Peyton Manning and the Fog of Injury Terminology

Peyton Manning and the Fog of Injury Terminology
Was it a strain? A tear? In his latest column, John Doherty looks at the injury Denver Broncos quarterback Peyton Manning suffered and the lack of clarity when it came to identifying it.<br /> <br /> Against the San Diego Chargers on Dec. 14, Manning supposedly strained his right quadriceps. In the aftermath of the loss to the Colts, though, other stories ...

Was it a strain? A tear? In his latest column, John Doherty looks at the injury Denver Broncos quarterback Peyton Manning suffered and the lack of clarity when it came to identifying it.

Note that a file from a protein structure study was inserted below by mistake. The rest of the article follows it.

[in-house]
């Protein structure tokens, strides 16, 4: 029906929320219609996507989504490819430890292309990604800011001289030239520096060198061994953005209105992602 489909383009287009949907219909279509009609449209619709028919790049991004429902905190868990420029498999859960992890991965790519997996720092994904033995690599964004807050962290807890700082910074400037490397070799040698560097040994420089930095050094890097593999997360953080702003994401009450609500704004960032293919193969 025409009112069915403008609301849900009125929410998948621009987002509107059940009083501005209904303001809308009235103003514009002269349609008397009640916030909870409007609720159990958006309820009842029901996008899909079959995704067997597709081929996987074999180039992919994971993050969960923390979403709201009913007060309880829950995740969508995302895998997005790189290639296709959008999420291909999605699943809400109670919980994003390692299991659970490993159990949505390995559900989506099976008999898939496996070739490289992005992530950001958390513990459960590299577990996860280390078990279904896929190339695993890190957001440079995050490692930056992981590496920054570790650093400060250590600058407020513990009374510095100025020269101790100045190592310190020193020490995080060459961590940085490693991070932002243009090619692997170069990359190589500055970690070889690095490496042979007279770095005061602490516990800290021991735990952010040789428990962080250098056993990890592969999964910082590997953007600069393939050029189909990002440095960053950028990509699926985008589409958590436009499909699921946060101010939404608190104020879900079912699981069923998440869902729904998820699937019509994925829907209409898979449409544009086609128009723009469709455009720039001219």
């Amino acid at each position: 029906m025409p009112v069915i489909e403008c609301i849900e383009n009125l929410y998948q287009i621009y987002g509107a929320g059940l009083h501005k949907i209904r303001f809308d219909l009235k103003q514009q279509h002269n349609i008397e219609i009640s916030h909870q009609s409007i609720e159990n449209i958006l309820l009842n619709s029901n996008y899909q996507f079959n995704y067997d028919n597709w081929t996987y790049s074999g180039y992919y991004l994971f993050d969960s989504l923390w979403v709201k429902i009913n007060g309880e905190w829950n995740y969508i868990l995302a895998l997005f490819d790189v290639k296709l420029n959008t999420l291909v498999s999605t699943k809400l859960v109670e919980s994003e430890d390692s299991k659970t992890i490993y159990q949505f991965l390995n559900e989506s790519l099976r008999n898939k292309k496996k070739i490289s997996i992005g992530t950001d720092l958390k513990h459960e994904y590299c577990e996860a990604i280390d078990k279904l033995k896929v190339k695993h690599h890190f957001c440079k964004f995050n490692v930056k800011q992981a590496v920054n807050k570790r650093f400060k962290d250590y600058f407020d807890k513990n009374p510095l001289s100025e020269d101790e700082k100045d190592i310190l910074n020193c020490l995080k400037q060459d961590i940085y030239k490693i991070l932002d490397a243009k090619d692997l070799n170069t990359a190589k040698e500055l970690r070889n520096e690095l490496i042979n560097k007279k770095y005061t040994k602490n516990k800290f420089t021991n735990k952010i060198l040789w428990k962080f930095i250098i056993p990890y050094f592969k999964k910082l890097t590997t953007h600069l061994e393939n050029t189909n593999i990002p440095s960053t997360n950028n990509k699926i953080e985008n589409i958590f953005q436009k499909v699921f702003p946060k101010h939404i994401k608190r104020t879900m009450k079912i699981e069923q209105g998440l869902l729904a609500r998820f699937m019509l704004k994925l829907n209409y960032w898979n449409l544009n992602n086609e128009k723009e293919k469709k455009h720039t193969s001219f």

Against the San Diego Chargers on Dec. 14, Manning supposedly strained his right quadriceps. In the aftermath of the loss to the Colts, though, other stories started seeping out.
 
The injury was no everyday strain. It apparently was a torn rectus femoris muscle, one of the four that make up the quadriceps in the front of the thigh, according to ESPN’s Adam Schefter.
 
Meanwhile, the Broncos stuck by their story that the right quadriceps was only “strained,” and Manning was safe to play.
 
Adding further to the fog was NBC’s Mike Florio who wrote — in defense of the Broncos’ skillful syntax, “It’s important to note that there’s no difference between a strain and a tear.”
 
Come again?
 
You can read the full version of this article in The Times. John Doherty is a licensed athletic trainer and physical therapist. This column reflects solely his opinion. Reach him at jdoherty@comhs.org. Follow him on Twitter @JDohertyATCPT.

Source: www.nata.org